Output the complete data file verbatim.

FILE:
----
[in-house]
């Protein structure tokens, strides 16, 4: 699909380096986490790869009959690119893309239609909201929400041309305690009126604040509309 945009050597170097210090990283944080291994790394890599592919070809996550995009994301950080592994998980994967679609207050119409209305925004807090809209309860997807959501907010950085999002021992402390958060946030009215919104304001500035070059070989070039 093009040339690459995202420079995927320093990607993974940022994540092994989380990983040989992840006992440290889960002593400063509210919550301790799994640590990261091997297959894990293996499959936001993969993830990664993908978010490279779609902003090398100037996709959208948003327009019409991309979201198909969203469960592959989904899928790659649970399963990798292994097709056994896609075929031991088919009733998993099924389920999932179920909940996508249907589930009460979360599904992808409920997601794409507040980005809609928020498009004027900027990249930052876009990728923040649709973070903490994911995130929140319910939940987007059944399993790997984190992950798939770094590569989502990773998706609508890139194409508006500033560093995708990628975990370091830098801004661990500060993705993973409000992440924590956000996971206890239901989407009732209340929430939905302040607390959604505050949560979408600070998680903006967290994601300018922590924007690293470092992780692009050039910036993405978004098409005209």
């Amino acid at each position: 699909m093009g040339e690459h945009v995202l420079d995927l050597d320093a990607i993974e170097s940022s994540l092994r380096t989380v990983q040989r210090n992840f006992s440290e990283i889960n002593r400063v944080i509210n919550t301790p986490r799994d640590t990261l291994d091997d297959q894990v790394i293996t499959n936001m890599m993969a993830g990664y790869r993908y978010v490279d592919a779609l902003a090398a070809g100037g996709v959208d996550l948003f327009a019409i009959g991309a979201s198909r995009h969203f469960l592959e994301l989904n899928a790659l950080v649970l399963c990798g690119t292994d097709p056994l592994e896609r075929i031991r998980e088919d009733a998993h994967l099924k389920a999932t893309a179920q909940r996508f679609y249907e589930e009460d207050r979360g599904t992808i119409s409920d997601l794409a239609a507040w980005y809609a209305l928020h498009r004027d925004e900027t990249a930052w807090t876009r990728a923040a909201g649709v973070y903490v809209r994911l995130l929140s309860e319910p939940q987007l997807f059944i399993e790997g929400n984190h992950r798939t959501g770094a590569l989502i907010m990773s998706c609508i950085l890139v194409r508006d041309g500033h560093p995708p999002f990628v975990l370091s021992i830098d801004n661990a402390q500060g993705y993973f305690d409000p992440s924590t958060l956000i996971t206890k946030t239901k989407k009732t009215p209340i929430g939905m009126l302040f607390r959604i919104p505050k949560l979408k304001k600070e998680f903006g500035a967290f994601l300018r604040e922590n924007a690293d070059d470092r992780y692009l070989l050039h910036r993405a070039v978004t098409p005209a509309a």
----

[in-house]
């Protein structure tokens, strides 16, 4: 699909380096986490790869009959690119893309239609909201929400041309305690009126604040509309 945009050597170097210090990283944080291994790394890599592919070809996550995009994301950080592994998980994967679609207050119409209305925004807090809209309860997807959501907010950085999002021992402390958060946030009215919104304001500035070059070989070039 093009040339690459995202420079995927320093990607993974940022994540092994989380990983040989992840006992440290889960002593400063509210919550301790799994640590990261091997297959894990293996499959936001993969993830990664993908978010490279779609902003090398100037996709959208948003327009019409991309979201198909969203469960592959989904899928790659649970399963990798292994097709056994896609075929031991088919009733998993099924389920999932179920909940996508249907589930009460979360599904992808409920997601794409507040980005809609928020498009004027900027990249930052876009990728923040649709973070903490994911995130929140319910939940987007059944399993790997984190992950798939770094590569989502990773998706609508890139194409508006500033560093995708990628975990370091830098801004661990500060993705993973409000992440924590956000996971206890239901989407009732209340929430939905302040607390959604505050949560979408600070998680903006967290994601300018922590924007690293470092992780692009050039910036993405978004098409005209």
């Amino acid at each position: 699909m093009g040339e690459h945009v995202l420079d995927l050597d320093a990607i993974e170097s940022s994540l092994r380096t989380v990983q040989r210090n992840f006992s440290e990283i889960n002593r400063v944080i509210n919550t301790p986490r799994d640590t990261l291994d091997d297959q894990v790394i293996t499959n936001m890599m993969a993830g990664y790869r993908y978010v490279d592919a779609l902003a090398a070809g100037g996709v959208d996550l948003f327009a019409i009959g991309a979201s198909r995009h969203f469960l592959e994301l989904n899928a790659l950080v649970l399963c990798g690119t292994d097709p056994l592994e896609r075929i031991r998980e088919d009733a998993h994967l099924k389920a999932t893309a179920q909940r996508f679609y249907e589930e009460d207050r979360g599904t992808i119409s409920d997601l794409a239609a507040w980005y809609a209305l928020h498009r004027d925004e900027t990249a930052w807090t876009r990728a923040a909201g649709v973070y903490v809209r994911l995130l929140s309860e319910p939940q987007l997807f059944i399993e790997g929400n984190h992950r798939t959501g770094a590569l989502i907010m990773s998706c609508i950085l890139v194409r508006d041309g500033h560093p995708p999002f990628v975990l370091s021992i830098d801004n661990a402390q500060g993705y993973f305690d409000p992440s924590t958060l956000i996971t206890k946030t239901k989407k009732t009215p209340i929430g939905m009126l302040f607390r959604i919104p505050k949560l979408k304001k600070e998680f903006g500035a967290f994601l300018r604040e922590n924007a690293d070059d470092r992780y692009l070989l050039h910036r993405a070039v978004t098409p005209a509309a």